One line rang so true for me.

“That awful night I wrestled with the idea of grief and realized it simply wasn’t my instinct.”

The author, Thomas Fields-Meyer is talking about a moment in his life, just after receiving the diagnosis of Autism for his son Ezra, he and his wife, Rabbi Shawn Fields-Meyer were sitting at the therapist’s office when the counselor said to them…..

“You need to mourn”

“For whom?” I asked

“For the child he didn’t turn out to be.” The author and father goes on to say….

“I have never carried preconceived notions of what my children would become, and to this day, I have not wept over Ezra.”

My heart leaped for JOY when I read this article, because Tom Fields-Meyer put into words exactly how I feel and exactly how I have experienced life since Emma Sage entered into it.

I have always looked at people as individuals and I don’t think I have ever lumped a group or experience into a blanketed statement…..which brings me to one that I hear [read] often online in articles or groups related to Down syndrome. Even the famous poem 'Welcome to Holland' alludes to the fact that one will ‘always’ mourn the loss of the child you did not have [after having a child born with or developed a disability]. That it is a loss that “And the pain of that will never, ever, ever, ever go away...because the loss of that dream is a very significant loss.”

I cringe when I read  or hear people make a ‘blanket’ statement……“Everyone grieves at the diagnosis of T21” or “people who say they never grieved are in denial”

I personally think that ‘blankets’ are great on beds, but should never be used as a statement to group an experience that is so unique and individual in one’s life journey.

I do understand that some people [and that could be many, many people] grieve at the diagnosis of T21, and some take a long time to reach a point of acceptance,,,,and even some [as the poem states] carry that grief with them their whole life journey….and that is part of their journey.....but it is not everyone's journey.

For me [and for the author Tom Fields-Meyer] my journey has been a spiritual one…..Emma Sage is exactly who she is supposed to be….and for that I celebrate. Yes, I work with her day in and day out…to help her develop all the skills she needs to live in our world, but that is not a form of grief or denial….it is what I believe all Mothers do. We nurture and care for our children, all of our children, helping them grow and develop into the best they possibly can be.

The author writes about life with Ezra as a spiritual journey……my spiritual journey with Emma Sage began at her conception. I knew exactly the moment I conceived her ~ as I felt her soul enter into my body. One of the most powerful and profound experiences of my life….I remember telling my Mother a few days later about the experience and telling her about the incredible sense of peace I felt because this experience solidified my belief that our souls are eternal. At that point I did not even have a confirmed pregnancy test ~ I just knew in my heart of her existence because her soul was just so powerful that she was the one to tell me that she was on her way into our world.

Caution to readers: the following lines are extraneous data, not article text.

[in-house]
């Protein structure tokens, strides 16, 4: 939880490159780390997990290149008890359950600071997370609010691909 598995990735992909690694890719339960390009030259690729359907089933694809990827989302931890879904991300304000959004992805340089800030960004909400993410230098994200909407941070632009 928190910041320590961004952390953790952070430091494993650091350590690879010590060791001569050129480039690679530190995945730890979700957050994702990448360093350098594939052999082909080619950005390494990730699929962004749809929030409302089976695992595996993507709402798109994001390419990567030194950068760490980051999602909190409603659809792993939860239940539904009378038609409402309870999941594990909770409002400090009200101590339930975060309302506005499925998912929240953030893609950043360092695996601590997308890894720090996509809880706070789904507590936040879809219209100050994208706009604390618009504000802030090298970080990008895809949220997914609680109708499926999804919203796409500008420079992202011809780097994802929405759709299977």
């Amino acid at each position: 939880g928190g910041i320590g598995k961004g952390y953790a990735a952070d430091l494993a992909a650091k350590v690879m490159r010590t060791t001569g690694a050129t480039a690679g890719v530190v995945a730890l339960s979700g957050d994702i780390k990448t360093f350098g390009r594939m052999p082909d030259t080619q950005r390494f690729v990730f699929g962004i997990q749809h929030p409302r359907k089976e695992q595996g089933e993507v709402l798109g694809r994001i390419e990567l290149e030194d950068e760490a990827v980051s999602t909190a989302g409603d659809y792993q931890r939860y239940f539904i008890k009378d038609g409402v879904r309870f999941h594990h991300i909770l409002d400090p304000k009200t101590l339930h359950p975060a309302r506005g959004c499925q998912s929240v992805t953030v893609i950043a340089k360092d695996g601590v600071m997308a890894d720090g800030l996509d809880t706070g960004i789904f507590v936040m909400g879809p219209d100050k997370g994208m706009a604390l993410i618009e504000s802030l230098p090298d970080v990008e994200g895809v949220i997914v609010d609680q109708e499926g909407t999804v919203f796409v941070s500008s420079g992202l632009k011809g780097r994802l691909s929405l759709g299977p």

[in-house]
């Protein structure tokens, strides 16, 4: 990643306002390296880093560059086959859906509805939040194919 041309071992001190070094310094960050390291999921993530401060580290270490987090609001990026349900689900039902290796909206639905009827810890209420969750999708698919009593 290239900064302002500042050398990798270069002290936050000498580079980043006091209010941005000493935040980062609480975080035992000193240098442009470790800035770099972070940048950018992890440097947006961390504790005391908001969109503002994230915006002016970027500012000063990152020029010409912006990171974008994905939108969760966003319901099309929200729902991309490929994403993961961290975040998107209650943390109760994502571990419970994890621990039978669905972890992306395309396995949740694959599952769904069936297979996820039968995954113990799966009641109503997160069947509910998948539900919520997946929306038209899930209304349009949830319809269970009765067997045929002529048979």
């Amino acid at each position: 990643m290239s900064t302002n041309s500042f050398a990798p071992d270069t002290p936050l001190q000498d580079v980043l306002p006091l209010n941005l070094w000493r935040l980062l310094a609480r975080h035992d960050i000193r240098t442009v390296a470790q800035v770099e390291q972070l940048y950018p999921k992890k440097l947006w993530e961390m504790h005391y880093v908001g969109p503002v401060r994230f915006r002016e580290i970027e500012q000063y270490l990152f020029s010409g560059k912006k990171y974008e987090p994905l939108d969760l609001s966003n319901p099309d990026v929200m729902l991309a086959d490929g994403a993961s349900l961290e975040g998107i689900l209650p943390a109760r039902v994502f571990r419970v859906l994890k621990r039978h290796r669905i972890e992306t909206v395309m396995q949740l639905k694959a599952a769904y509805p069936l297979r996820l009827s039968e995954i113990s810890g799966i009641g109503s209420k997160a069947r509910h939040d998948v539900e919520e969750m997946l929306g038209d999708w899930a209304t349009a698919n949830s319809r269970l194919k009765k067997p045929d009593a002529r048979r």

This spiritual journey is part of my daily life….this little soul just radiates….she teaches me daily about love and understanding…..she helps me see the miracles that surround us, a bird sailing through the sky, a tree toad croaking off in the distance….a wild flower – so tiny – so small – so perfect…..and at this moment right now in time…..nestled up next to me on the bed, her book and glasses off to the side.  I sit mesmerized and in awe of her, watching her soft breathes flickering the covers as she sleeps soundly with Momma!”

Tuesday, October 09, 2012

31 for 21 - Day Nine

Camp PALS
Camp PALS West
PALS Tours

and this upcoming year,

Camp PALS Chicago


A flu bug has got a hold of this Momma, but for today's post, I wanted to start my discussion of a program that is beyond amazing.

My daughters met the founding directors of PALS the summer of 2004 when we were at the National Down syndrome Congress's conference in Minneapolis.

They immediately became friends.  Katrina was the first of my children to get involved in the original program that was PALS [Peer Assisted Learning Support] and became the national director of high school programs.

The next summer she began volunteering as a councilor at Camp PALS.

Two years later when she was old enough to volunteer, Greta became a counselor.

Each summer since they are back at Camp PALS volunteering [and it is the highlight of their year]

Katrina began counseling at PALS Tours the year the program began and now does both Camp PALS and PALS tours.

Greta boarded a plane this summer and headed out to California for the inaugural year of Camp PALS West [and had the time of her life]  So she now volunteers for both Camp PALS Original [East coast] and Camp PALS West.

and this past summer my Otto is now old enough to volunteer........

So I had three of my children at Camp PALS.

My heart swells with such  pride and joy.

Next year Emma Sage will be attending Camp PALS as a camper [we go each year to the dance and she gets to be an 'honorary camper' but not next year.....it is the real deal for her.

So please take a moment to watch this video [and when I am feeling better I will write more about Camp PALS, as it truly is an amazing entity [it is like it has a spirit all its own]

Peace and love,  Tara Marie [who is one sick gal]



P.S.watch for my Greta in this one.

Monday, October 08, 2012

31 for 21 - Day Eight

Four years ago, on the first list serve I joined when I was pregnant with Emma Sage, a Mother posted a thread that touched my heart in many ways.